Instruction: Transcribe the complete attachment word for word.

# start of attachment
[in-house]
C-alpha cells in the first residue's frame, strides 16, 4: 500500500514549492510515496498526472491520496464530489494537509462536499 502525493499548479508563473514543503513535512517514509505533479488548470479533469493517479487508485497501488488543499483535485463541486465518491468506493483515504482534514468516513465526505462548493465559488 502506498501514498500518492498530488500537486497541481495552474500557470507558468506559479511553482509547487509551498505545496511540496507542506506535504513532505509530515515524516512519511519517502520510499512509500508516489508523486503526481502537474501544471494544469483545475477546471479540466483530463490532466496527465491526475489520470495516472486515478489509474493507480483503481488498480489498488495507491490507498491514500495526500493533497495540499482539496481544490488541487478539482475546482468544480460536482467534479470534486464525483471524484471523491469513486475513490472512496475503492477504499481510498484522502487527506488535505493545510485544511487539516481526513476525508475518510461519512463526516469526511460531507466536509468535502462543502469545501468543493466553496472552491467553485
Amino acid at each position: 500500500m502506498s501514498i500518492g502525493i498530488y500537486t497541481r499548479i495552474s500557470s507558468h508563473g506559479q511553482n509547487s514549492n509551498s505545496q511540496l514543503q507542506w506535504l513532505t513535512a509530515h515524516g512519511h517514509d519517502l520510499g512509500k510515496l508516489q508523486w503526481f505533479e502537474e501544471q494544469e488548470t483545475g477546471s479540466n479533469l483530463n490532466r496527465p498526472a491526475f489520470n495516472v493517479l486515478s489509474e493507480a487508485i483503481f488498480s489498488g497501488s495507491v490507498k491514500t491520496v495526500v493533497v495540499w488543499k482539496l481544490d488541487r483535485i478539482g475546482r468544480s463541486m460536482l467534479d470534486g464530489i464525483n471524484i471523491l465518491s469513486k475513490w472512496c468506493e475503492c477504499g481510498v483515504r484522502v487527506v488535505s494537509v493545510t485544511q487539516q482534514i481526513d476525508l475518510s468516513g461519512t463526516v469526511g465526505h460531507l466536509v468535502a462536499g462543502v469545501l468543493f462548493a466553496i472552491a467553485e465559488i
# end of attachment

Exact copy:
[in-house]
C-alpha cells in the first residue's frame, strides 16, 4: 500500500514549492510515496498526472491520496464530489494537509462536499 502525493499548479508563473514543503513535512517514509505533479488548470479533469493517479487508485497501488488543499483535485463541486465518491468506493483515504482534514468516513465526505462548493465559488 502506498501514498500518492498530488500537486497541481495552474500557470507558468506559479511553482509547487509551498505545496511540496507542506506535504513532505509530515515524516512519511519517502520510499512509500508516489508523486503526481502537474501544471494544469483545475477546471479540466483530463490532466496527465491526475489520470495516472486515478489509474493507480483503481488498480489498488495507491490507498491514500495526500493533497495540499482539496481544490488541487478539482475546482468544480460536482467534479470534486464525483471524484471523491469513486475513490472512496475503492477504499481510498484522502487527506488535505493545510485544511487539516481526513476525508475518510461519512463526516469526511460531507466536509468535502462543502469545501468543493466553496472552491467553485
Amino acid at each position: 500500500m502506498s501514498i500518492g502525493i498530488y500537486t497541481r499548479i495552474s500557470s507558468h508563473g506559479q511553482n509547487s514549492n509551498s505545496q511540496l514543503q507542506w506535504l513532505t513535512a509530515h515524516g512519511h517514509d519517502l520510499g512509500k510515496l508516489q508523486w503526481f505533479e502537474e501544471q494544469e488548470t483545475g477546471s479540466n479533469l483530463n490532466r496527465p498526472a491526475f489520470n495516472v493517479l486515478s489509474e493507480a487508485i483503481f488498480s489498488g497501488s495507491v490507498k491514500t491520496v495526500v493533497v495540499w488543499k482539496l481544490d488541487r483535485i478539482g475546482r468544480s463541486m460536482l467534479d470534486g464530489i464525483n471524484i471523491l465518491s469513486k475513490w472512496c468506493e475503492c477504499g481510498v483515504r484522502v487527506v488535505s494537509v493545510t485544511q487539516q482534514i481526513d476525508l475518510s468516513g461519512t463526516v469526511g465526505h460531507l466536509v468535502a462536499g462543502v469545501l468543493f462548493a466553496i472552491a467553485e465559488i